Sunday, July 08, 2007


Levels of Hate

The Righteous Right is at it again.

According to this article in the Christian Post, they are again organizing a protest in Washington aimed at preventing the Senate from adopting its own version of a bill to make the use of fires, firearms, explosives or incendiary devices to cause bodily injury to any person based on their gender, sexual orientation or gender identity a Federal crime to go with the same protection afforded to people for their race, color, national origin and religion.

Why would religious people want to deny these protections, that they themselves enjoy, to others?

Opponents of the bill argue that it is unnecessary because the people the legislation seeks to protect are already covered by other laws.
But that doesn't make sense, unless they are agitating for the complete repeal of the Federal "hate crimes" statute. If so, that fact seems to have completely escaped the reporter's notice. Oh, wait a minute ...

[I]n addition to being redundant, the bill further threatens to censor the free speech of pastors and Christians who, for example, speak out about their biblical views on the sin of homosexuality.
But the law says nothing about deploying Biblical views against homosexuals, just fires, firearms, explosives or incendiary devices ... unless they are advocating that the Bible authorizes using violence against the GLBT community. But that can't be right:

"As Christians we do not advocate violence against other people, so that's not an issue," [Michael Marcavage, president of Repent America, one of the organizations leading the protest] said. "However, the lawmakers in Washington are attempting to criminalize Christians because of their faith in Jesus Christ and because they choose to speak the truth of God's Word."
But that's a non sequitur. There is no attempt in this article to show how this law does any such thing. But there is this:

"The Hate Crimes Act will be the first step to criminalize our rights as Christians to believe that some behaviors are sinful," Dr. James C. Dobson, founder and chairman of Focus on the Family Action, said in a message for a petition to oppose the bill.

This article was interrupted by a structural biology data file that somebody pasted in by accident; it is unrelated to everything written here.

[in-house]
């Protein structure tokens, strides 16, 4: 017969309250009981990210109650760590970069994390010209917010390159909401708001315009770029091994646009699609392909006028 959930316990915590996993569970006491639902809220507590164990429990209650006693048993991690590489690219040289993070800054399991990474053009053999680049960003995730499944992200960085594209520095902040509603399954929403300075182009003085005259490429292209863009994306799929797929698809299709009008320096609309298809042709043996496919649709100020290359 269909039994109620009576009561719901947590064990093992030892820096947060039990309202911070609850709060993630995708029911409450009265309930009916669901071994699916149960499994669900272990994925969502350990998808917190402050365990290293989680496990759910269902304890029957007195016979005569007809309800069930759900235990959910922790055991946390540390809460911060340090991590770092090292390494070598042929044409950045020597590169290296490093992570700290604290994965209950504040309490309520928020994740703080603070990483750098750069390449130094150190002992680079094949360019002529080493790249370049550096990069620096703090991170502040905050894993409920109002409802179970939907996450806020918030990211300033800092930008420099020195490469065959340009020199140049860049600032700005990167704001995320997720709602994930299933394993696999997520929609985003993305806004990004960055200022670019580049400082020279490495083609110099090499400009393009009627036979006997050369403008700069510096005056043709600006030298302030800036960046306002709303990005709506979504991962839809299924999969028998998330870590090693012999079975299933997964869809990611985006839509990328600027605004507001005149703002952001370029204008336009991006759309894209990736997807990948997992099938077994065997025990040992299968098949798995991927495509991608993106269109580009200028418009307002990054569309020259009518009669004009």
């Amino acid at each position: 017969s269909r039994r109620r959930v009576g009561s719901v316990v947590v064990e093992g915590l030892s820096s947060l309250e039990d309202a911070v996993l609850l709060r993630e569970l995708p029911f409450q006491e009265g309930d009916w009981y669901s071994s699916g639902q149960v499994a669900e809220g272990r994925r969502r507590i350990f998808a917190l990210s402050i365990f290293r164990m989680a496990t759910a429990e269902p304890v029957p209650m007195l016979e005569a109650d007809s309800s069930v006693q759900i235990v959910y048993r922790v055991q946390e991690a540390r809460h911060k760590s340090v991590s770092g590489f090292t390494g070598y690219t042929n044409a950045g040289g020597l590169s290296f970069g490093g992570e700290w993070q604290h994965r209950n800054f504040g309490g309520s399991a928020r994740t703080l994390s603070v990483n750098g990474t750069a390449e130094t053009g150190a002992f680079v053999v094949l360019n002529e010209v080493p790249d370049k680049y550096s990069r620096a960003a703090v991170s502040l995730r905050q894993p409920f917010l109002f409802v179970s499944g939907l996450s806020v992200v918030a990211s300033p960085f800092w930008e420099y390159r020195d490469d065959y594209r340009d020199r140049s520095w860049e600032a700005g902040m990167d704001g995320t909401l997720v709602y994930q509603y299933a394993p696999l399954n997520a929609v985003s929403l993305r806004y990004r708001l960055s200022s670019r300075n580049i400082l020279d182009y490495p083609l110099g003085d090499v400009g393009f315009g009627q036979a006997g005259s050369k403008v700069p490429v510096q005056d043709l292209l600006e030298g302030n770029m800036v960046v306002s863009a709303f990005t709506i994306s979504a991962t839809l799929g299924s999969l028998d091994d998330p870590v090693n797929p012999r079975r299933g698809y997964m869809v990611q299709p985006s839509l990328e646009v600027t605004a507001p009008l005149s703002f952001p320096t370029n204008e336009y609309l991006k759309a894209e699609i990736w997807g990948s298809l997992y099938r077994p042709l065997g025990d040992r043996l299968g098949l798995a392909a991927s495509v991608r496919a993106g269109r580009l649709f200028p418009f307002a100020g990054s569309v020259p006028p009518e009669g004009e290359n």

Ah, I see! Protecting people from violence is the thin edge of the wedge that will be used to outlaw Christian belief. But what does that say about that type of belief?

Don't be mislead by the decoy staked out by the article concerning the Good News Employee Association v Hicks case from Oakland. It had nothing to do with "hate speech" and, in fact, was a deeply conservative decision, supporting the rights of employers against the free speech rights of employees. Ed Brayton has already dealt with the case extensively and has shown that, though it may have been decided wrongly, it is not in any way part of any conspiracy against Christians, despite the paranoiac fundraising tactics of people like Dobson.

But maybe this is the best insight into the fear the Righteous Right has about this law. One of the "pro-family groups" participating in the protest is Minutemen United. It has this illuminating statement on its website:

Any person who engages in an act of violence while wearing Minutemen United attire, at a Minutemen United event, or as a individual while claiming to be a Minuteman, does not represent the views or goals of Minutemen United.
It sounds to me like they know exactly what company they are keeping.

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